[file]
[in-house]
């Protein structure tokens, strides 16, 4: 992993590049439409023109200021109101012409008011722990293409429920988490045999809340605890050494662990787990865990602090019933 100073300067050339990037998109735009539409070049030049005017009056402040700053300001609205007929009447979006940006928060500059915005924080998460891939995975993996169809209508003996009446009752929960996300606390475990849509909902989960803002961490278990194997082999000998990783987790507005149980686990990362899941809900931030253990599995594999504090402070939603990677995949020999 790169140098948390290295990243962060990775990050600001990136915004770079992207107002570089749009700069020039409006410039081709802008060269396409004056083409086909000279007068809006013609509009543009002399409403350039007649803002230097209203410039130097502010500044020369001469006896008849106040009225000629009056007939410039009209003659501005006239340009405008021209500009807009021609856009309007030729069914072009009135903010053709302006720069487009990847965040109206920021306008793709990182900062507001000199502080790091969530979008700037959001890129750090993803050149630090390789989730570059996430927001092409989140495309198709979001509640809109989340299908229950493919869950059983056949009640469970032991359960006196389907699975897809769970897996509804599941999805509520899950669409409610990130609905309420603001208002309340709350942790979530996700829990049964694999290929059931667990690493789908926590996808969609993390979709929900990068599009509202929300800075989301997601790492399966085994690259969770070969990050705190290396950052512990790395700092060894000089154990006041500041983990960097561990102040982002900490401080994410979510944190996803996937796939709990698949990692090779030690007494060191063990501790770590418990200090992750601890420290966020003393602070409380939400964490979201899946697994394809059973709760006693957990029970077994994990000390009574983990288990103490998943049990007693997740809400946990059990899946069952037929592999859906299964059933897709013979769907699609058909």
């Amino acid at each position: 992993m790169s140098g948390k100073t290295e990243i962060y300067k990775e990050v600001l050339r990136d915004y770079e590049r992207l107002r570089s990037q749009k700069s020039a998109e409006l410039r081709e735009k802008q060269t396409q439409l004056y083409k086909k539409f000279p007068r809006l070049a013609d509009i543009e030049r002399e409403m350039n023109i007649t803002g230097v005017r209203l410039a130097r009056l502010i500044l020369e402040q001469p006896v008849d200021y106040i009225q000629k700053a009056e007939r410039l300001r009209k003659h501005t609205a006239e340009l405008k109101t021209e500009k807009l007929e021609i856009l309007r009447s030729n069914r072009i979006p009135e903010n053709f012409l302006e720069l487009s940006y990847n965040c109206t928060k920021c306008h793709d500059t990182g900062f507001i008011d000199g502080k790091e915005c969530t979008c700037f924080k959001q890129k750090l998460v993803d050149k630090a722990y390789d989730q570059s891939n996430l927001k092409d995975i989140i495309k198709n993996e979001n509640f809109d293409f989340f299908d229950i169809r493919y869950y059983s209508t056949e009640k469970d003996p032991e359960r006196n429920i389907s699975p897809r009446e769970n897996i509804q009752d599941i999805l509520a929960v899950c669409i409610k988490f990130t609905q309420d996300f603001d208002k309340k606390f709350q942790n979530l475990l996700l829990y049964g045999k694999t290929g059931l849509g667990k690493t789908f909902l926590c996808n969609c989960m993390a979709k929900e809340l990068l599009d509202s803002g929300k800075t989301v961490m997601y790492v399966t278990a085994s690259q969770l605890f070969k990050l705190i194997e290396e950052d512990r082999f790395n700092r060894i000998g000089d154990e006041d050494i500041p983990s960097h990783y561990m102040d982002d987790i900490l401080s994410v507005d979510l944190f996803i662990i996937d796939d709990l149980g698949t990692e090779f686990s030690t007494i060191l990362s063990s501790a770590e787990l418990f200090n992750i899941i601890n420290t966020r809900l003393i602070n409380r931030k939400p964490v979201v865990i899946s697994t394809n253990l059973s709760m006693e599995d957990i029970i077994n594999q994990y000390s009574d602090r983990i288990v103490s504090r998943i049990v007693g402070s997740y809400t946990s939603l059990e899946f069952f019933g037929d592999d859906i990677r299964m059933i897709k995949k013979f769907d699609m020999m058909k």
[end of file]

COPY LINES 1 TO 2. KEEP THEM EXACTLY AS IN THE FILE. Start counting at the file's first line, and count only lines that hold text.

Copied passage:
[in-house]
């Protein structure tokens, strides 16, 4: 992993590049439409023109200021109101012409008011722990293409429920988490045999809340605890050494662990787990865990602090019933 100073300067050339990037998109735009539409070049030049005017009056402040700053300001609205007929009447979006940006928060500059915005924080998460891939995975993996169809209508003996009446009752929960996300606390475990849509909902989960803002961490278990194997082999000998990783987790507005149980686990990362899941809900931030253990599995594999504090402070939603990677995949020999 790169140098948390290295990243962060990775990050600001990136915004770079992207107002570089749009700069020039409006410039081709802008060269396409004056083409086909000279007068809006013609509009543009002399409403350039007649803002230097209203410039130097502010500044020369001469006896008849106040009225000629009056007939410039009209003659501005006239340009405008021209500009807009021609856009309007030729069914072009009135903010053709302006720069487009990847965040109206920021306008793709990182900062507001000199502080790091969530979008700037959001890129750090993803050149630090390789989730570059996430927001092409989140495309198709979001509640809109989340299908229950493919869950059983056949009640469970032991359960006196389907699975897809769970897996509804599941999805509520899950669409409610990130609905309420603001208002309340709350942790979530996700829990049964694999290929059931667990690493789908926590996808969609993390979709929900990068599009509202929300800075989301997601790492399966085994690259969770070969990050705190290396950052512990790395700092060894000089154990006041500041983990960097561990102040982002900490401080994410979510944190996803996937796939709990698949990692090779030690007494060191063990501790770590418990200090992750601890420290966020003393602070409380939400964490979201899946697994394809059973709760006693957990029970077994994990000390009574983990288990103490998943049990007693997740809400946990059990899946069952037929592999859906299964059933897709013979769907699609058909």